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Friendly Ghosts Raise Home Prices

NEW YORK ( MainStreet) -- Alexandra Chauran, a 32-year-old fortune teller in Issaquah, Wash., bought a home there with her husband in December 2011. But she hardly blinked at the $350,000 asking price when she discovered the house was haunted.

A possessed property -- perhaps a deal-breaker to some -- actually allows a seller to command a premium on the real estate market when the buyer is an enthusiast of the occult like Chauran. It's hard for experts to put a finger on the exact value a ghost adds, but that intangible factor can clinch a deal.

Chauran and her husband met the previous owner of the four-bedroom, three-bath home who explained how the spirit of a boy who died on the property still lingers. That's when the Chaurans decided they had to make this their home and brought their two young children in tow when they signed on the dotted line.

"The story just increased our enthusiasm for the sale," Chauran said. "It was just a quirk that I found awesome."

In fact, by and large, a ghost, as long as it's friendly, will not scare buyers away. In its "Haunted Housing Report." Move, Inc.'s Realtor.com found that a home's spooky history will not deter most from making the purchase.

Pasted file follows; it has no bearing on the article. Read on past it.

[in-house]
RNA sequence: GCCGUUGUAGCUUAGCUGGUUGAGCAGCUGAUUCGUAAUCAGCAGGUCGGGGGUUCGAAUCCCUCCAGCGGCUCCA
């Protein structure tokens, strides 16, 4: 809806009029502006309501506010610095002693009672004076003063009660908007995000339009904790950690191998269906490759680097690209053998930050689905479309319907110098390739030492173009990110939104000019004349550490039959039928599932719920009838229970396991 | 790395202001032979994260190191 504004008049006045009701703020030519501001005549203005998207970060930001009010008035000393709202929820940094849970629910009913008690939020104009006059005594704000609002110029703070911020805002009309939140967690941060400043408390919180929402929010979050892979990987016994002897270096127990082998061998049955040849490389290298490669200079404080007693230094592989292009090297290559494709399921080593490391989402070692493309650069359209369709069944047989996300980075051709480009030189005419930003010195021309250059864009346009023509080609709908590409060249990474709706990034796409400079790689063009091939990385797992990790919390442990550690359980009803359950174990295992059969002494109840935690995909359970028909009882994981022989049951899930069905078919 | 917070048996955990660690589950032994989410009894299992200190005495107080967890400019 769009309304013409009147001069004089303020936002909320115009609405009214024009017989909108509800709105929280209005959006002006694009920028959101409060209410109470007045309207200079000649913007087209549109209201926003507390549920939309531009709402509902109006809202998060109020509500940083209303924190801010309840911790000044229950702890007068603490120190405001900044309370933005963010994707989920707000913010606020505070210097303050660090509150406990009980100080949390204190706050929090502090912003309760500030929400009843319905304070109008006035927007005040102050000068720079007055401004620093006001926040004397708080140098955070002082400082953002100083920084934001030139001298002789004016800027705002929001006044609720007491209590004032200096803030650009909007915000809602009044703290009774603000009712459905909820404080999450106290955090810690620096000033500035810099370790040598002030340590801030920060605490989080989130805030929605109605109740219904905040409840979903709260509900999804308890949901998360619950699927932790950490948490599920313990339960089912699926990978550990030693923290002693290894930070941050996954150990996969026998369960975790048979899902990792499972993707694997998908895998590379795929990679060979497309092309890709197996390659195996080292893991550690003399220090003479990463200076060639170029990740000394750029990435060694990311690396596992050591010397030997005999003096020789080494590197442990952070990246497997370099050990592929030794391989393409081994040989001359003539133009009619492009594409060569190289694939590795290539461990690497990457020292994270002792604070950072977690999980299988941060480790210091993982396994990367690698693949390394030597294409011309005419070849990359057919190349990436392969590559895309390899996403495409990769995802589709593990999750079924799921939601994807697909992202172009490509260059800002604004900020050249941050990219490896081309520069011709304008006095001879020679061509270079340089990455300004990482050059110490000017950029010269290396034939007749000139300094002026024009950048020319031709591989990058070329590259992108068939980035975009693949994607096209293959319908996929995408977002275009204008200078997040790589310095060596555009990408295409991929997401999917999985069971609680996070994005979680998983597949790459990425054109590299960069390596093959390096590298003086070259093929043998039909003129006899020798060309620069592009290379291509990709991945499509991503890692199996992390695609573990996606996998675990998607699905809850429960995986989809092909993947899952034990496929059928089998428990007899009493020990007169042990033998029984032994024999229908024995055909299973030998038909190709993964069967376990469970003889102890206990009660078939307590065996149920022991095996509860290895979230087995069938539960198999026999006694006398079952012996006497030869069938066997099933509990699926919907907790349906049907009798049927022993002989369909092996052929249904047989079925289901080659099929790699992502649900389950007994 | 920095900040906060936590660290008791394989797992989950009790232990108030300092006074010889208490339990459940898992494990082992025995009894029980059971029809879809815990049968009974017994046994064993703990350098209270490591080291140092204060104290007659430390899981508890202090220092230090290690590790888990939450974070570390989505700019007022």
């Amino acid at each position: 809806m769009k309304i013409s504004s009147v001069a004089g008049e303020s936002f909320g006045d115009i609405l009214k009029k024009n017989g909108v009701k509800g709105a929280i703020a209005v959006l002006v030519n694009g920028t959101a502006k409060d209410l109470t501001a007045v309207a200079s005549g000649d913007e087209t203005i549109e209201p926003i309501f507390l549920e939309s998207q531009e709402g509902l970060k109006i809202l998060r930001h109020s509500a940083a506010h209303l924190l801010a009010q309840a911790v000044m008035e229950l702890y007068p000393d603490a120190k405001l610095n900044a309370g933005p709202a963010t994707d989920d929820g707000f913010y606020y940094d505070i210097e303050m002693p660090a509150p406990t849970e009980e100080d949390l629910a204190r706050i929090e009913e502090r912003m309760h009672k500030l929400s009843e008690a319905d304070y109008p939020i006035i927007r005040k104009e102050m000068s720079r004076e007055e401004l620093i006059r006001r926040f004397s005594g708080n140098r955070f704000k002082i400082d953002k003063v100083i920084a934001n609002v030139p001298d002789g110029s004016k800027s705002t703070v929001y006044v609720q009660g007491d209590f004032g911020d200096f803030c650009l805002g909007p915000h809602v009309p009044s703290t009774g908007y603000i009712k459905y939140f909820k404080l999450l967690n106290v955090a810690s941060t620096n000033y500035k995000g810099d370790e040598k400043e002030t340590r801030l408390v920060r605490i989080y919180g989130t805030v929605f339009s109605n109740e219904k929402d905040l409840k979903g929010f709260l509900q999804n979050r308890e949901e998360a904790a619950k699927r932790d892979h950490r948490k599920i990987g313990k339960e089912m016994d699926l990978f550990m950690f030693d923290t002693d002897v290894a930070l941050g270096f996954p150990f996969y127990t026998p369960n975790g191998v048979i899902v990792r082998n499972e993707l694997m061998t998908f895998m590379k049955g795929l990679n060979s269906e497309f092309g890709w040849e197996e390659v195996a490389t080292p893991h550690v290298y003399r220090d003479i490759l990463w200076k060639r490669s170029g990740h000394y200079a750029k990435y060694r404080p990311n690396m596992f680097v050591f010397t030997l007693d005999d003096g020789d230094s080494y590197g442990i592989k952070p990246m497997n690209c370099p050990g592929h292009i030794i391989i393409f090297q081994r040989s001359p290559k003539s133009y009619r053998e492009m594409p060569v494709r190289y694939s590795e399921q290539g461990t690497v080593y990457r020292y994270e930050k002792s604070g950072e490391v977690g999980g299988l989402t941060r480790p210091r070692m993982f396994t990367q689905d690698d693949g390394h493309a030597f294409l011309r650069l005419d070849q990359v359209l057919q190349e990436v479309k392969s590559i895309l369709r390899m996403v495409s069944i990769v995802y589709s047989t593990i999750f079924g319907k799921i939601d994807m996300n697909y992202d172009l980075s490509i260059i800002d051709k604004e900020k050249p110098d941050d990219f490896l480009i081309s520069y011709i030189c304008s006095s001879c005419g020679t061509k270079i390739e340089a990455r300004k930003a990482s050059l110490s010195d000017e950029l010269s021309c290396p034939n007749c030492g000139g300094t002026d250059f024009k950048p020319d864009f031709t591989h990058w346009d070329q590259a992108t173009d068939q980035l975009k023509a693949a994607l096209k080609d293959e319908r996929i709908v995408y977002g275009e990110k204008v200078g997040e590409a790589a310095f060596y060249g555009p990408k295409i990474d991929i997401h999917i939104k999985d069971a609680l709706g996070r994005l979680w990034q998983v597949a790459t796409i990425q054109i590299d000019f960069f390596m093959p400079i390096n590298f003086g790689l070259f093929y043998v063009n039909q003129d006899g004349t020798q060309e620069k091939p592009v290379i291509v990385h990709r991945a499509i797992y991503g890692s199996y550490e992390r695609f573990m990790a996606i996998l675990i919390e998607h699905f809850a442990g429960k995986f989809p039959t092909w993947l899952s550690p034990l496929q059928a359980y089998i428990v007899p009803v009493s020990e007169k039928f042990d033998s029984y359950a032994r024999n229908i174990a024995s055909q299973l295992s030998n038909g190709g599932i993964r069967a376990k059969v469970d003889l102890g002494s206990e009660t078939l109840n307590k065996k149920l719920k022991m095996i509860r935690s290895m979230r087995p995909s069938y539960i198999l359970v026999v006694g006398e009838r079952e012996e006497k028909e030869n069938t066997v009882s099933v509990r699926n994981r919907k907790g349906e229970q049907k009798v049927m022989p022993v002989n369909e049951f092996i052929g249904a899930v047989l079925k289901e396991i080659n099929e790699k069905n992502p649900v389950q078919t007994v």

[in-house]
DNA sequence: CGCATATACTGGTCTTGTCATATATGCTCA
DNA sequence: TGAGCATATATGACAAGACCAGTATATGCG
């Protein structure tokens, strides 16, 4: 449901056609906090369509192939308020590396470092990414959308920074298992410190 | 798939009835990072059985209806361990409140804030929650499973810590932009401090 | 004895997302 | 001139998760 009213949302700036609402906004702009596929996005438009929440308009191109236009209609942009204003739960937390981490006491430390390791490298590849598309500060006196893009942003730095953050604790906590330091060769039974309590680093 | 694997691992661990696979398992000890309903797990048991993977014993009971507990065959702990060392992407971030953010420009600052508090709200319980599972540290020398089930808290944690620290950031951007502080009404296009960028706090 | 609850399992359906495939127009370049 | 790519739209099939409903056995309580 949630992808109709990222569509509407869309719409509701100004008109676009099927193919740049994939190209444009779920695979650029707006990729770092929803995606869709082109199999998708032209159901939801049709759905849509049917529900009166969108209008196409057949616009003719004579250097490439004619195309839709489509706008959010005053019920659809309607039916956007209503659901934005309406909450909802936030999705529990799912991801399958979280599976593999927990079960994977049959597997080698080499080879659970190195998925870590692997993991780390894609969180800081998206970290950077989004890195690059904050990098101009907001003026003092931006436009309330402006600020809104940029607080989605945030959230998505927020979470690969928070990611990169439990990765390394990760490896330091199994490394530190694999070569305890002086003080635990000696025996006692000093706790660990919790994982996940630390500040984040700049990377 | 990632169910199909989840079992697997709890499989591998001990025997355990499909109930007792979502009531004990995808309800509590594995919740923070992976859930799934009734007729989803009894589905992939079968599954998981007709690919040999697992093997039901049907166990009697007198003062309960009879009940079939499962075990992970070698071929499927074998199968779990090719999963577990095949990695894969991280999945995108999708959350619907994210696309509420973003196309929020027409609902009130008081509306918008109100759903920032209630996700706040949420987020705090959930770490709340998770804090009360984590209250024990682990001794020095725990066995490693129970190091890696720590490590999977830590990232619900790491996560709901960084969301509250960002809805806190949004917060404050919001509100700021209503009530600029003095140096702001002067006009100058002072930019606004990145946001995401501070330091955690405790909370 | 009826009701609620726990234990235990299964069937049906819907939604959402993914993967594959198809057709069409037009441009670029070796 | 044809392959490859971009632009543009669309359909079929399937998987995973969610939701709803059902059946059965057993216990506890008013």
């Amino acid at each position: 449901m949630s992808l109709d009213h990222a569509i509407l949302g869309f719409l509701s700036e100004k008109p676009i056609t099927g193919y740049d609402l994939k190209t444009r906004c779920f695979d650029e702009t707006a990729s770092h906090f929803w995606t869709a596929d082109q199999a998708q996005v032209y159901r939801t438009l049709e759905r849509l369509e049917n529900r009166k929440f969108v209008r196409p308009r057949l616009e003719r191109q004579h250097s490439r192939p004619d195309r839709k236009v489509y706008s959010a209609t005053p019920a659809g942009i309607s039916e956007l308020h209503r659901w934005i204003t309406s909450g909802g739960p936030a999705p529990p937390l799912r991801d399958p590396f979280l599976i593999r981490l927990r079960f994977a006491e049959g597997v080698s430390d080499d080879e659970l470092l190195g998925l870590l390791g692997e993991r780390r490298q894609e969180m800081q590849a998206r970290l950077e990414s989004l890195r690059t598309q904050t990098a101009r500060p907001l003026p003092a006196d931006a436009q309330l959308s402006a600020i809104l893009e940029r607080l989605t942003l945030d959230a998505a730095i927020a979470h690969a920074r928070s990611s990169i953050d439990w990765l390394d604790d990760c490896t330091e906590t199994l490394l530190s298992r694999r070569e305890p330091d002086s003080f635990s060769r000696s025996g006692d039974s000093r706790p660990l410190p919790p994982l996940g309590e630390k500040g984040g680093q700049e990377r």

"Survey data reveals that while the majority of consumers are open to purchasing a haunted home, many buyers conduct their own research on a home's history to be aware of any weird incidences," said Alison Schwartz, vice president of corporate communications for Move.

Even Yahoo CEO Marissa Mayer bought a spooky Palo Alto funeral home, the erstwhile mortuary Rolle & Hapgood & Tinney.

Still, there are certain thresholds even the most adventurous buyers have -- many balk at the purchase if there are tales of levitating objects -- 62% at least might consider the possibility of buying a haunted house.

In 1994 Alexandra Holzer and her husband bought a five-bedroom, two-and-a-half bath colonial in Chester, New York for $140,000. Given that Holzer is the daughter of pioneering ghost hunter Dr. Hans Holzer -- perhaps best known for adopting "possession theory " for the Amityville house of horrors -- she was glad to discover that her house was haunted.

Located on land next to the defunct institution Camp LaGuardia and off the Heritage Trail where Civil War troops marched, the house offers no shortage of appearances from the ghosts of escaped mental patients and soldiers.

Holzer explained that the cachet haunted houses have now may be augmented by shows like the Syfy channel's "Ghost Hunters" or the popularization the paranormal in series like "Twilight."

"I think today with pop culture and the way we see it in films and on TV when we see ghost hunting, I think it's interesting when we go and we hear a purported haunted house is for sale," Holzer said. "You might have the buyer interested enough to say, 'I'm just gonna buy it, because I want to live in a haunted house.' That wouldn't be happening 15, 20 years ago."